Nir Eyal is a writer, consultant, and teacher on the intersection of psychology, technology, and business. Dubbed “The Prophet of Habit-Forming Technology” by The M.I.T. Technology Review, Nir has founded two tech companies and his writing has been featured in The Harvard Business Review, TechCrunch, and Psychology Today. He is also the author of the bestselling book, Hooked: How to Build Habit-Forming Products, as well as Indistractable: How to Control Your Attention and Choose Your Life.
In this episode, Nir explains how to reduce distractions and be as productive as you want to be in your day. Listen in to learn how to address the internal triggers that cause your distraction and channel them into helpful acts of traction so you can make the most of your time.
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On Today’s Episode We’ll Learn:
- Why we don’t do the things we know we should do.
- How to address the fundamental reason you get distracted.
- The depth of the problem of distraction today.
- What really drives our behavior.
- The opposite of distraction.
- How to channel your internal triggers into helpful acts of traction.
Key Resources for Nir Eyal:
- Connect with Nir Eyal: Website | Twitter | LinkedIn | Facebook | Instagram
- Amazon: Indistractable: How to Control Your Attention and Choose Your Life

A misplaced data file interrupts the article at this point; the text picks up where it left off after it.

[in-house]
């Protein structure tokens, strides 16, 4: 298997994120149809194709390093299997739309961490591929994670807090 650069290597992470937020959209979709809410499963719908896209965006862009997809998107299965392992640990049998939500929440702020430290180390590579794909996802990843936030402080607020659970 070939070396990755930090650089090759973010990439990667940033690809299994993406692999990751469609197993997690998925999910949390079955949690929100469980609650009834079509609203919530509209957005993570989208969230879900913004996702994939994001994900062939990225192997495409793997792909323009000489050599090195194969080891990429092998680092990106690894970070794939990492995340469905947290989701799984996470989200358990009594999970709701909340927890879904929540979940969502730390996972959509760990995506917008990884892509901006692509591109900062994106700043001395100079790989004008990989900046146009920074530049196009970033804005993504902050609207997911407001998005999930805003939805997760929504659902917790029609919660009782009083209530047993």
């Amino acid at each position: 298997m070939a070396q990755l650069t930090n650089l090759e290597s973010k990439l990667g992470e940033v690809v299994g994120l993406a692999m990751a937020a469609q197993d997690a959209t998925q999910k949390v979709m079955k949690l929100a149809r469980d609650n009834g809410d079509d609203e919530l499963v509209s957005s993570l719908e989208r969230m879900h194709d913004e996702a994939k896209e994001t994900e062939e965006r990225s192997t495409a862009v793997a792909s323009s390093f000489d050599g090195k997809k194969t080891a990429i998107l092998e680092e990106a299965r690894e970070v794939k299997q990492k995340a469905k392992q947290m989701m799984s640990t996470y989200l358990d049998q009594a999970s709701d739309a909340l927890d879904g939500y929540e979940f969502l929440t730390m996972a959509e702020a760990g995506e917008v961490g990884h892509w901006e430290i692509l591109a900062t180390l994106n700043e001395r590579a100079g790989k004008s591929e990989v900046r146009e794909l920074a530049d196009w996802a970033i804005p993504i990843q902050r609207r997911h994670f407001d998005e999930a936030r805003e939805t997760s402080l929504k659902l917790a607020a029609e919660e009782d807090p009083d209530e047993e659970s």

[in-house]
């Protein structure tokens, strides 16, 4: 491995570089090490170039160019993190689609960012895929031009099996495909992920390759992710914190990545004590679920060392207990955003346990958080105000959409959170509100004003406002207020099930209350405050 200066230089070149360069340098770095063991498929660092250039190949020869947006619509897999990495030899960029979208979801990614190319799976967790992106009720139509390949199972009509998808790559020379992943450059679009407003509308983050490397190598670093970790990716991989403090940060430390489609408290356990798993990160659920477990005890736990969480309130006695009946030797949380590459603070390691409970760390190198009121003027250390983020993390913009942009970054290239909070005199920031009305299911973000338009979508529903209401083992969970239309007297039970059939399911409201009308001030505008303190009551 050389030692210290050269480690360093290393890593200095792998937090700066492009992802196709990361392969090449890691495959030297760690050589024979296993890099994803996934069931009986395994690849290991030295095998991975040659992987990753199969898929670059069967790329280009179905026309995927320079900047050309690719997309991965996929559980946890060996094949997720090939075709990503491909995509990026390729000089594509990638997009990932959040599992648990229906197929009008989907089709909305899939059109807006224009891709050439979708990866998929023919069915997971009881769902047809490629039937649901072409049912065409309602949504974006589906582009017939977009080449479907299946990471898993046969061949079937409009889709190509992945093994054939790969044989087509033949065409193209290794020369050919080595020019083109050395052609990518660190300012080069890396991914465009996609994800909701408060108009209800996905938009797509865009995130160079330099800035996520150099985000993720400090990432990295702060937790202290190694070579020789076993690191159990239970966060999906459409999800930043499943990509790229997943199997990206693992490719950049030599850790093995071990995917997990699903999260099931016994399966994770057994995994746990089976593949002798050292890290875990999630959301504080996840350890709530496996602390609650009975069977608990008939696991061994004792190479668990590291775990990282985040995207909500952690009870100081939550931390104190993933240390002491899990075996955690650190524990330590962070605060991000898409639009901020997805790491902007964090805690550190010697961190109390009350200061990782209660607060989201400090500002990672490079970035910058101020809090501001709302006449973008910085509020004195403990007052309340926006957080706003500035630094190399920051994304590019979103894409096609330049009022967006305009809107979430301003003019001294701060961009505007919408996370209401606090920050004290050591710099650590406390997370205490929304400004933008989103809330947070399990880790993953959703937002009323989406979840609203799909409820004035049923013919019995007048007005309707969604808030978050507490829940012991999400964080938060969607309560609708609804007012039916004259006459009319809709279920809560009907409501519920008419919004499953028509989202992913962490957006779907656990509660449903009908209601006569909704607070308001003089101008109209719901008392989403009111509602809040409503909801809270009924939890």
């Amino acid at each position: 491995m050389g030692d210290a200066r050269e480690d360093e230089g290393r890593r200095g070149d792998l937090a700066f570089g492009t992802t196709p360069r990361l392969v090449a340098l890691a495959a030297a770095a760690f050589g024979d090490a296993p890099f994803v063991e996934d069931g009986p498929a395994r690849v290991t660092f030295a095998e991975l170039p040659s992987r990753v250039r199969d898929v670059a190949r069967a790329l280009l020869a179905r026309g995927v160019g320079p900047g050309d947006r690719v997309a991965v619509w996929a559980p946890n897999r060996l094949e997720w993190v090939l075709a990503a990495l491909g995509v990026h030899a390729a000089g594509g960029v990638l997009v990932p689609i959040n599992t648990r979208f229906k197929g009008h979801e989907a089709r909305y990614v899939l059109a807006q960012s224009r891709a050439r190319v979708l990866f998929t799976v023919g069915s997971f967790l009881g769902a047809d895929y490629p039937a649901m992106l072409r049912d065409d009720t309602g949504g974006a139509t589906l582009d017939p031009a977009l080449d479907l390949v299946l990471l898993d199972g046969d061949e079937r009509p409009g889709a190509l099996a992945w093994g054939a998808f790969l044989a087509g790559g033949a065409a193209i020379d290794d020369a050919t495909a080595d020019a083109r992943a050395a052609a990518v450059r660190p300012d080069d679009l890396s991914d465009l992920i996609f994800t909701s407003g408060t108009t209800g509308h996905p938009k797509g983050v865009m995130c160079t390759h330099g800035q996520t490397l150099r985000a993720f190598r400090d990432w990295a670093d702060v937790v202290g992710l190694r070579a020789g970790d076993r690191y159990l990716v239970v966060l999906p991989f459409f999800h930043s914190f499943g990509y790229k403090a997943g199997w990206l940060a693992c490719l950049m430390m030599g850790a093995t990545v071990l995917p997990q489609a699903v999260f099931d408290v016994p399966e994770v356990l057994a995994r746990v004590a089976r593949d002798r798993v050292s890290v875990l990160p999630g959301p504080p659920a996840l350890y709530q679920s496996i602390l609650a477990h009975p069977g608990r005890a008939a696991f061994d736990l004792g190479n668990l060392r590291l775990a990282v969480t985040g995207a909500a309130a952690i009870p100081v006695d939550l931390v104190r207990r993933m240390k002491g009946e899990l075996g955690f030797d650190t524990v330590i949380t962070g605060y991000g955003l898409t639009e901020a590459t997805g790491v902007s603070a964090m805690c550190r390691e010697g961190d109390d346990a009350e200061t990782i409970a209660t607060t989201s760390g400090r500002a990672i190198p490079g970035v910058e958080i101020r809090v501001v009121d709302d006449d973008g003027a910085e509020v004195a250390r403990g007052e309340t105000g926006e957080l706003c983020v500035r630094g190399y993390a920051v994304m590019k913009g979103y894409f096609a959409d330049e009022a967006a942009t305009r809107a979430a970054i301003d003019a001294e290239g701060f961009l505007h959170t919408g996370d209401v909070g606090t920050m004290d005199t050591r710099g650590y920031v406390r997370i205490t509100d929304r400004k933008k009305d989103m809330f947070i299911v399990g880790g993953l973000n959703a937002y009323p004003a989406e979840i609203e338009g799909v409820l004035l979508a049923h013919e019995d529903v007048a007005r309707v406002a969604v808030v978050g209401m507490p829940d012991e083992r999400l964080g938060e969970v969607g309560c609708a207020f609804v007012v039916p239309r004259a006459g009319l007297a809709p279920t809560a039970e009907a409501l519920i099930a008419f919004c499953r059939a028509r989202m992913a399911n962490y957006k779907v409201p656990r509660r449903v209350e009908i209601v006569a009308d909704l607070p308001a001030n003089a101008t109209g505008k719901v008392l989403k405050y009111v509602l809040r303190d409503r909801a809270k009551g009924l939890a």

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Full Episode Transcript:
Welcome to Brainfluence, where author and international keynote speaker Roger Dooley has weekly conversations with thought leaders and world class experts. Every episode shows you how to improve your business with advice based on science or data.
Roger’s new book, Friction, is published by McGraw Hill and is now available at Amazon, Barnes & Noble, and bookstores everywhere. Dr. Robert Cialdini described the book as, “Blinding insight,” and Nobel winner Dr. Richard Claimer said, “Reading Friction will arm any manager with a mental can of WD40.”
To learn more, go to RogerDooley.com/Friction, or just visit the book seller of your choice.
Now, here’s Roger.
Roger Dooley: Welcome to Brainfluence. I’m your host, Roger Dooley. Today’s guest is an old friend making his third, I think that’s a record, appearance here. Nir Eyal is a successful entrepreneur and the bestselling author of Hooked, by far the best known guide to building habit forming products. Something I learned just today was that Satya Nadella, the CEO of Microsoft, is supposed to have held up a copy of Hooked and urged all of his employees to read it. That’s a real endorsement. If you haven’t read it and you work on any kind of product or service, don’t wait any longer. You’ll get great insights into how to onboard customers, produce an experience that keeps them with you and doesn’t drive them to your competitors.
Today, though, there’s a dark side to some of those wildly successful digital products. Some have engineered those products to both demand attention of users and keep them engaged for more time than is really beneficial for those users. Many people think we’re in a distraction crisis. Instead of doing productive work or enjoying friends and family, we’re glued to our phone screens looking at cat videos or being outraged by the antiques of politicians. As Nir will tell, you the problem goes beyond your smartphone and other digital devices.